Embelish a 16th century Shirt

I knew I wanted to push my bounderys with the 4th HSF Challenge: Embelishment, last spring.

Since I’m not much for the over-the-top, decorated things, I decided to make something quite stylished yet advanced.

I’ve been wanting to make one of these shirts, decorated with an embrodery technique called blackwork, for a long time. And this seamed to be the time to make it.

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I used Janet Arnolds “Patterns of Fashion nr 1” as a reference.img303

And designed my pattern of flowers and shapes.img303 - Kopia

I drew a design of 3 diferent flower/animal shapes and traced them to the sheer linen fabric. Then I used a heawy buttonhole thread to work the embrodery.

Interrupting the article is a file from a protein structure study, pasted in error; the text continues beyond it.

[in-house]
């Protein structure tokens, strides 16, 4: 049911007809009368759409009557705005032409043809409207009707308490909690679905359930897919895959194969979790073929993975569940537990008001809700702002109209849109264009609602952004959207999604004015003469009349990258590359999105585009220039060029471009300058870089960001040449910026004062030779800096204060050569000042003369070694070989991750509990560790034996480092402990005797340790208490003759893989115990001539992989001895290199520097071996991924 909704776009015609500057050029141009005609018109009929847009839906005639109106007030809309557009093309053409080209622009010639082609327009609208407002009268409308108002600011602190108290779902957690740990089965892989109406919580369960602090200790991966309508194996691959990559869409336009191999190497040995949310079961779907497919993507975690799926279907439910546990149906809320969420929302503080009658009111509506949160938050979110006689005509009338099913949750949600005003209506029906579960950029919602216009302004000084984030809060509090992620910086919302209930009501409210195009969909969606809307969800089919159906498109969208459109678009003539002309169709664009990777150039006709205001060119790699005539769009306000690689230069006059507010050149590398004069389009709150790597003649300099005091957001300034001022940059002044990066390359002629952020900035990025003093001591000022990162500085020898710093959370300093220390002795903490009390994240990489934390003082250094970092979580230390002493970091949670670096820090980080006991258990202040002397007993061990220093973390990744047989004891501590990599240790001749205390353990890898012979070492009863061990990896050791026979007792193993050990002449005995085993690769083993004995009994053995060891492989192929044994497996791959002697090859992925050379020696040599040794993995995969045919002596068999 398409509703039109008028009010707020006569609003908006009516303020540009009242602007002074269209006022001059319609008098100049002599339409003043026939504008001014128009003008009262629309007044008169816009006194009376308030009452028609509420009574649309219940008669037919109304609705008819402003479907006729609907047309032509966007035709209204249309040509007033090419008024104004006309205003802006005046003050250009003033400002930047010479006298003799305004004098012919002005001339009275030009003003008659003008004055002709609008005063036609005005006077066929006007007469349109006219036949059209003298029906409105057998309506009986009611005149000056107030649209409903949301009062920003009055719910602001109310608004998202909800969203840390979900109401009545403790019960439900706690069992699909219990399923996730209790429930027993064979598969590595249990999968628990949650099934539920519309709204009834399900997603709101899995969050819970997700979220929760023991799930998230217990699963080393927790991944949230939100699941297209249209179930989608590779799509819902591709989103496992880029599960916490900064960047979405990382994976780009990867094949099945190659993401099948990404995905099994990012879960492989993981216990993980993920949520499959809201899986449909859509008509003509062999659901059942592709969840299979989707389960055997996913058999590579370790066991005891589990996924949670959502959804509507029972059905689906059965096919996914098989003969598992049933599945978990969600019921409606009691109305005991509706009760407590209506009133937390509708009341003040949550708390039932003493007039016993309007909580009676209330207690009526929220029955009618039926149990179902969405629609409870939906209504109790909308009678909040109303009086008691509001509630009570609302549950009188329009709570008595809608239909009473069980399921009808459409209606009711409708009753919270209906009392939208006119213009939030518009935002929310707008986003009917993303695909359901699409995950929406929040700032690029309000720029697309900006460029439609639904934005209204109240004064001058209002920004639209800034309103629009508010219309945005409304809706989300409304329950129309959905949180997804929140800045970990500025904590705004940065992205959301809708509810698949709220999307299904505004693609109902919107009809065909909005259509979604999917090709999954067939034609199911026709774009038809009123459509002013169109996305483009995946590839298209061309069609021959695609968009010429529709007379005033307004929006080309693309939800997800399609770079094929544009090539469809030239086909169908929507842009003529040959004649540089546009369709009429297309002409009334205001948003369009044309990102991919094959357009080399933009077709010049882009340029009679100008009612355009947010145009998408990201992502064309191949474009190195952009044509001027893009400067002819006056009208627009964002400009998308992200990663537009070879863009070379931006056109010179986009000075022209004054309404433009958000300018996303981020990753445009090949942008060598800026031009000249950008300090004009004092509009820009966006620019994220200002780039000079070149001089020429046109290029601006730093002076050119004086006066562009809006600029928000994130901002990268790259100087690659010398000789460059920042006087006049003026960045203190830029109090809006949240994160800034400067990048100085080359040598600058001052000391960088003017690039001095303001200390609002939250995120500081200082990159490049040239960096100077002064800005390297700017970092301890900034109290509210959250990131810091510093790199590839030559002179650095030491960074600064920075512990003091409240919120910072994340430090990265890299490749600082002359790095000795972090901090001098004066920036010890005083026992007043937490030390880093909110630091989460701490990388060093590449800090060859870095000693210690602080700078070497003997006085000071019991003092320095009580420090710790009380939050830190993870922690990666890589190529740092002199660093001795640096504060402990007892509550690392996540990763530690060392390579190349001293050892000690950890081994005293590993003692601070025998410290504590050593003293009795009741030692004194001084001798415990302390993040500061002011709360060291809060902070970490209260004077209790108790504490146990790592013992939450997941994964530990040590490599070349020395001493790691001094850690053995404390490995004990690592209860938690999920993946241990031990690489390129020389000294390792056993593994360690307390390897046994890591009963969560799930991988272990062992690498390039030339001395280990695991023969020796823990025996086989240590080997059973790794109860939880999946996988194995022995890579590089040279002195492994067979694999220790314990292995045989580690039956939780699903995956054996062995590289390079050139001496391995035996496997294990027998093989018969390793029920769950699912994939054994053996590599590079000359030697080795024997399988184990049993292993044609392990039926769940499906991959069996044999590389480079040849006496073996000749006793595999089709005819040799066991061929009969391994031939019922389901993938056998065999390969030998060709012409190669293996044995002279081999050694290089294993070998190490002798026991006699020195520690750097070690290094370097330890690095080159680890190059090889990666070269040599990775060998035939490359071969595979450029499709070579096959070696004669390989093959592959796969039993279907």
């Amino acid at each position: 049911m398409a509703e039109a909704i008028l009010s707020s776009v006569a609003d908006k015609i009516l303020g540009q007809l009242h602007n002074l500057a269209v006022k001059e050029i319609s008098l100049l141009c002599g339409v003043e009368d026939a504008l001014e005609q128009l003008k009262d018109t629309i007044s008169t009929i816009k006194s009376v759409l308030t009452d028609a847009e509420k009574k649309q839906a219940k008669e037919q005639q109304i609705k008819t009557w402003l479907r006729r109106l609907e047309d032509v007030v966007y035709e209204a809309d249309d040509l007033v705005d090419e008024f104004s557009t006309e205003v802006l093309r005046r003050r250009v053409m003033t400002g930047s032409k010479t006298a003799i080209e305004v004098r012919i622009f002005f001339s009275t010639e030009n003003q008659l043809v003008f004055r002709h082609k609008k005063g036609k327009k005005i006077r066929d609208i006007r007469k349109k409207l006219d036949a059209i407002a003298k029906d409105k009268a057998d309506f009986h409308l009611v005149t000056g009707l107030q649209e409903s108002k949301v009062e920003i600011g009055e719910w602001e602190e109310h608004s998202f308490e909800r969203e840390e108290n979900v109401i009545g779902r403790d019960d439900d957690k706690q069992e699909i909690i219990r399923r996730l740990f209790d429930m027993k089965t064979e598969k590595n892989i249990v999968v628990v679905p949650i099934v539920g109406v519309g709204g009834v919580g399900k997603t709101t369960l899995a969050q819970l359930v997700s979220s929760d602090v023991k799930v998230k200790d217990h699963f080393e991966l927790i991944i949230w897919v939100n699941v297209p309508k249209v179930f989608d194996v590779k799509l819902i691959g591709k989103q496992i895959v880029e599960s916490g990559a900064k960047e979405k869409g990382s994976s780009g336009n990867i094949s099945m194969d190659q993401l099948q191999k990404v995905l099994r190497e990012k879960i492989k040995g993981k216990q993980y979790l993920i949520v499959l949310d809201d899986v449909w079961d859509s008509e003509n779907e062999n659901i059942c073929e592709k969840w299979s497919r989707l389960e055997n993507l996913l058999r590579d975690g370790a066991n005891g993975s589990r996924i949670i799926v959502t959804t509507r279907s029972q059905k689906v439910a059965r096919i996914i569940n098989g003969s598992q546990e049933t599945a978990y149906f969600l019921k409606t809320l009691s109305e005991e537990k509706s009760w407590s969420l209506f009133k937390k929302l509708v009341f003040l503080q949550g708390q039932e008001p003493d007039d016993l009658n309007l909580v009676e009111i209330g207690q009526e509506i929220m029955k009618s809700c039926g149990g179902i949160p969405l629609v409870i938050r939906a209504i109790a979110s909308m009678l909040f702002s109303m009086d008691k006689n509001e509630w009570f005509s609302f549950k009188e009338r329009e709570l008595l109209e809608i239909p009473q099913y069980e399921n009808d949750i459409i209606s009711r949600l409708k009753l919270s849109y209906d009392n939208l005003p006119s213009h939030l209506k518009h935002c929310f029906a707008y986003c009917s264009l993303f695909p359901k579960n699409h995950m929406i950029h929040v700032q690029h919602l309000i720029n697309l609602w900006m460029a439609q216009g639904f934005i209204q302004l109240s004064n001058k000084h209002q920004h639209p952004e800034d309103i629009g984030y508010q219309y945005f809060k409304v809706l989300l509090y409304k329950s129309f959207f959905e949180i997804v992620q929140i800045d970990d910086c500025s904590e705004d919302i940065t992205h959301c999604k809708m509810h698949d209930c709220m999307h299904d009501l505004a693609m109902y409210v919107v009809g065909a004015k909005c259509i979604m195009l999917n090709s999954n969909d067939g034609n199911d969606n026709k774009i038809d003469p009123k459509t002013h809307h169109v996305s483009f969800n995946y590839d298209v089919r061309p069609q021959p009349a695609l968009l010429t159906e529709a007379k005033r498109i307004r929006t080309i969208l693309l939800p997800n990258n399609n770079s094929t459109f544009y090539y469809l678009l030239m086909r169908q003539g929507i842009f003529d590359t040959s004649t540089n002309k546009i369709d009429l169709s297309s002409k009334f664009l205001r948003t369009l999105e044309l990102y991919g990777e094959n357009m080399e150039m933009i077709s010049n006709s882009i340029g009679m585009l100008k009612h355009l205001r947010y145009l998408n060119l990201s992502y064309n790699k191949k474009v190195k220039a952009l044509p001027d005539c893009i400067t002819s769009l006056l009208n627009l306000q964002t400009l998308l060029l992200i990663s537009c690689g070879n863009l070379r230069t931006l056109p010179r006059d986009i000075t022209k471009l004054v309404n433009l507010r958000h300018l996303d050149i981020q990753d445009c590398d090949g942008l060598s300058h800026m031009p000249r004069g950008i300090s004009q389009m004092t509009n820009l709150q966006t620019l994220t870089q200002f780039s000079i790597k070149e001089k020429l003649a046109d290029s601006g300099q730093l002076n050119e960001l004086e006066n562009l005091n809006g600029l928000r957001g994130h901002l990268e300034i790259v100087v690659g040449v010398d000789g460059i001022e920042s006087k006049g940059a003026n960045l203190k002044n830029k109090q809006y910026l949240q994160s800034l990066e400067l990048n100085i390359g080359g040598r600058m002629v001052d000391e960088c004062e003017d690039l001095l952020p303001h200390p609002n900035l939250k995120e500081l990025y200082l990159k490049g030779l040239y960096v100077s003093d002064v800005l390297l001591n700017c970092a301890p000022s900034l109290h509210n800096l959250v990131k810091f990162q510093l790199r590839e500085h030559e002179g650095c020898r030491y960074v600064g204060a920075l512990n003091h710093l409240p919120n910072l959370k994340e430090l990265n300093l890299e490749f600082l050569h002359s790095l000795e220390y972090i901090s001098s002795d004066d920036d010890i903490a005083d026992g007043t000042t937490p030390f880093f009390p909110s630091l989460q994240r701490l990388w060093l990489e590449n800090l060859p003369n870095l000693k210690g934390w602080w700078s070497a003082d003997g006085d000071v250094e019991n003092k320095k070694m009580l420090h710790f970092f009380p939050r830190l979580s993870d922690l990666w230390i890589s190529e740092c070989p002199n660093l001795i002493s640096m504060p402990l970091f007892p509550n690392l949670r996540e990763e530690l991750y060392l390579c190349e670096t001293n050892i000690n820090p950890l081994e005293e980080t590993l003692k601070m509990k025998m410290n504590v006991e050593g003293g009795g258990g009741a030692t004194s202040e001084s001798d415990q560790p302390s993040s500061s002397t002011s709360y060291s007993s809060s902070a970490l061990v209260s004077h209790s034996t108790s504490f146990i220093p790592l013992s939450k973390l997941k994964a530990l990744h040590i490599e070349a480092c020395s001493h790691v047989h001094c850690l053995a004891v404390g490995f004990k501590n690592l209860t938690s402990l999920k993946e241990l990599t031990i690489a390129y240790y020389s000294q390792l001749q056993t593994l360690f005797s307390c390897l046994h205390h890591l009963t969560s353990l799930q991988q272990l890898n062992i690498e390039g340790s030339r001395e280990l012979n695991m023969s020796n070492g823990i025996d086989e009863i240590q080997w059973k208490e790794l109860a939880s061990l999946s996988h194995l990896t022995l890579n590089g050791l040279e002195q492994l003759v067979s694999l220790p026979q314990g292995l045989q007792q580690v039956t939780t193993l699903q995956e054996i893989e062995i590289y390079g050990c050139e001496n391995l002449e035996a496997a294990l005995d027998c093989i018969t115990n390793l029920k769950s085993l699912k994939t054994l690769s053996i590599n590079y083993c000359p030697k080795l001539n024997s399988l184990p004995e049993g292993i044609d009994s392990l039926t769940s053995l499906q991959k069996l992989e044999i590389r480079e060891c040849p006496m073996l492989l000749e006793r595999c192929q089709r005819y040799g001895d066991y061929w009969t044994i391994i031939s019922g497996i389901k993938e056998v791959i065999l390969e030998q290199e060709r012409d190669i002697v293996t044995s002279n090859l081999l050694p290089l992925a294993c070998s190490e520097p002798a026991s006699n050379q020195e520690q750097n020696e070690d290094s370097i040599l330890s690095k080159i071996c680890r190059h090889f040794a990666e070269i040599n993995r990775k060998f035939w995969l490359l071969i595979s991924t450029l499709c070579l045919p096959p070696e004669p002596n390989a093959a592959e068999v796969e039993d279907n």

I knew it would take some time to embroder the shirt, but I was shocked to discover exactly HOW slow it went. Each little flower took about 45-55 min and each row of rick-rack took 2 hours.

This slow paste made me change the original plan of embroder the whole shirt, to only doing the cuffs, collar, neck border and rick-rack on the seams.

Sadly I seem to have lost all my in progress shoots, but here are some of the finished shirt.

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Just the facts:

Challenge: nr 4 Emelishment.

What: A 1550-1600s shirt.

Pattern: Janet Arnolds “Patterns of Fashion nr 1”

Fabric: 1,5m of sheer soft linnen.

Notions: white sewing thread, 2 spols of brown buttonhole thread and 4 buttons.

How historical accurate: Pretty good, except the terrible quality of my stiching, and the fact that it will be worn by a woman. But it is totaly hand sewn and have the right look of it. So mabe 7/10.

Time: (Way to long) About 100 hours.

Cost: about 100 Sek (11Usd)

Fist worn: For a photoshoot in mars 2013.

16th century Corset & Shirt

For the HSF Challenge 3: Under It All, back in february, I decided to start the foundation on my planed 1550s dress (which I still haven’t gotten around to make).

So I decided to make a corset similar to theese two.